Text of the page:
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SLAM! WRESTLING: Guest Columnist

SLAM! Sports
SLAM! Wrestling







February 15, 2000

Open letter to WCW

By TED THOMAS -- For SLAM! Wrestling

What's happened to WCW over the past year? It used to be the place to go when a fan got fed up with the WWF's over-the-top antics. The wrestling was consistently better, the color commentary focused on the match, and most importantly, there was little, if any, of the ridiculous soap opera angles that the WWF was passing off as entertainment. It had even gotten so that the WWF was copying WCW (D-Generation X was never anything more than NWO-lite).

All that seems to have changed. Every week, there's more and more of the "behind the scenes" foolishness that sent many fans scrambling from the WWF to WCW. The match commentaries are now about 90% pay-per-view hype, and let's face it, the wrestling has degenerated to the point that most of the main bouts resemble openers, at best.

I recently watched a WWF match between Chris Benoit and Triple H, and was reminded what a great match looked like. At several points throughout the match, I found myself caught up in the excitement that got me hooked on pro-wrestling back in the late 60s/early 70s. I can't remember the last time a WCW match was able to grab my attention like that...more to the point, I can't remember a WCW match that kept me from changing channels to see what match the WWF had going.

I've been a fan for over 30 years now. I grew up watching (and reading) about some of the greatest wrestlers who ever stepped into the ring. When I was a kid, my favorite part about family vacations to Florida was that I would get a chance to watch NWA/AWA matches on the local channels. The matches from down south always were more exciting than what Vince MacMahon Sr. was broadcasting up north. As much as I used to love seeing Bruno Sammartino, Chief Jay Strongbow, and Ivan Koloff, nothing could match the excitment of watching Harley Race, Ric Flair, or the Funks going at it in a knockdown, drag-out wrasslin' match.

It was those memories that hooked me into WCW a few years back, when it was struggling to make a name for itself in the game. There was a promise of that older style of wrestling that didn't rely on mic time and a circus atmosphere to push the show over.

The Luche Libre matches were exciting as hell, as were the cruiserweight matches. The main events were always top notch (even reminiscent of the live matches I used to go see at the Boston Garden during the 70s). All in all, WCW was a refreshing place for a wrestling fan to go. I've missed that since WCW has been (unsuccessfully) copying the angles and the backstage soap operas the WWF became (in)famous for.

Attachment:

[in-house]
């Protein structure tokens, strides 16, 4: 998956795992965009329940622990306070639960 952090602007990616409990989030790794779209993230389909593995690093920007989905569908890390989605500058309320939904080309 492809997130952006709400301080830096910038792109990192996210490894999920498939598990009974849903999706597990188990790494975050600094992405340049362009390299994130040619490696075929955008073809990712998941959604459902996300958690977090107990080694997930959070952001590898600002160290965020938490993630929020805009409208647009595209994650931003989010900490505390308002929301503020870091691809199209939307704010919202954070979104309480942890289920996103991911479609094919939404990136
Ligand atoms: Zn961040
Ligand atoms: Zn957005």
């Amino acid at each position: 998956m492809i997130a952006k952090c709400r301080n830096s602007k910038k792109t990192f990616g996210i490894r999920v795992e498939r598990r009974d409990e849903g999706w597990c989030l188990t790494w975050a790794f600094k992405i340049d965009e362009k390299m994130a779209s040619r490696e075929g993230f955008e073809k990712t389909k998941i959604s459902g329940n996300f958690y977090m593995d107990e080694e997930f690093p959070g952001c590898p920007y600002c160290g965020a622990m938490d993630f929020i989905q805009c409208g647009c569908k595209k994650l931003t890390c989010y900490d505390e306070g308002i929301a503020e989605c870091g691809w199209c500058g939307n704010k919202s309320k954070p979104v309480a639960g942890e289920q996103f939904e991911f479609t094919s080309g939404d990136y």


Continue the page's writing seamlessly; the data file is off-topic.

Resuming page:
So as not to be accused of only complaining without at least offering a suggestion or two, here's a list of 4 suggestions that I think would help to improve the caliber of the entertainment that WCW is putting out these days:

  • Lose the "hardcore" angle. Just have the guys go out there and put on a hell of a match. Having them inevitably end up backstage and throwing each other at piles of pallets and hitting each other with rubber trash cans (or even worse, the shiny cans that are about as sturdy as chewing gum foil) has become so predictable that it's difficult to justify not changing the channel.

  • Get rid of the non-wrestlers like David Flair. People don't really tune in to see some idiot running around with a rubber crow-bar. They tune in to see good wrestling matches.

  • Stop relying on the older B-grade wrestlers like Jim Duggan and Chris Adams. Their matches were boring back in the early 80s, and they certainly haven't improved as they've gotten older. I remember feeling embarrassed the night Jim's "2x4" bent like a piece of foam rubber during a tug-of-war with it. I was embarrassed for Jim, in addition to being embarrassed for myself (that I was actually watching such garbage).

  • Enough with the cameras in dressing rooms and offices. If the WCW wrestlers devoted as much energy into putting on a good match as they now devote to the between-match skits, the shows couldn't help but improve.

If they're unwilling to try any of the above, I hope they at least try something...anything...before their remaining talent runs off to the WWF or back to ECW. At the rate things are going, I doubt it'll be too long before the excitement of a WCW show is on the same level as that of a local promotion at the Pinkeye High School gymnasium.


Ted Thomas is from Stoneham, MA, and can be reached by e-mail at kizmiaz@mediaone.net.

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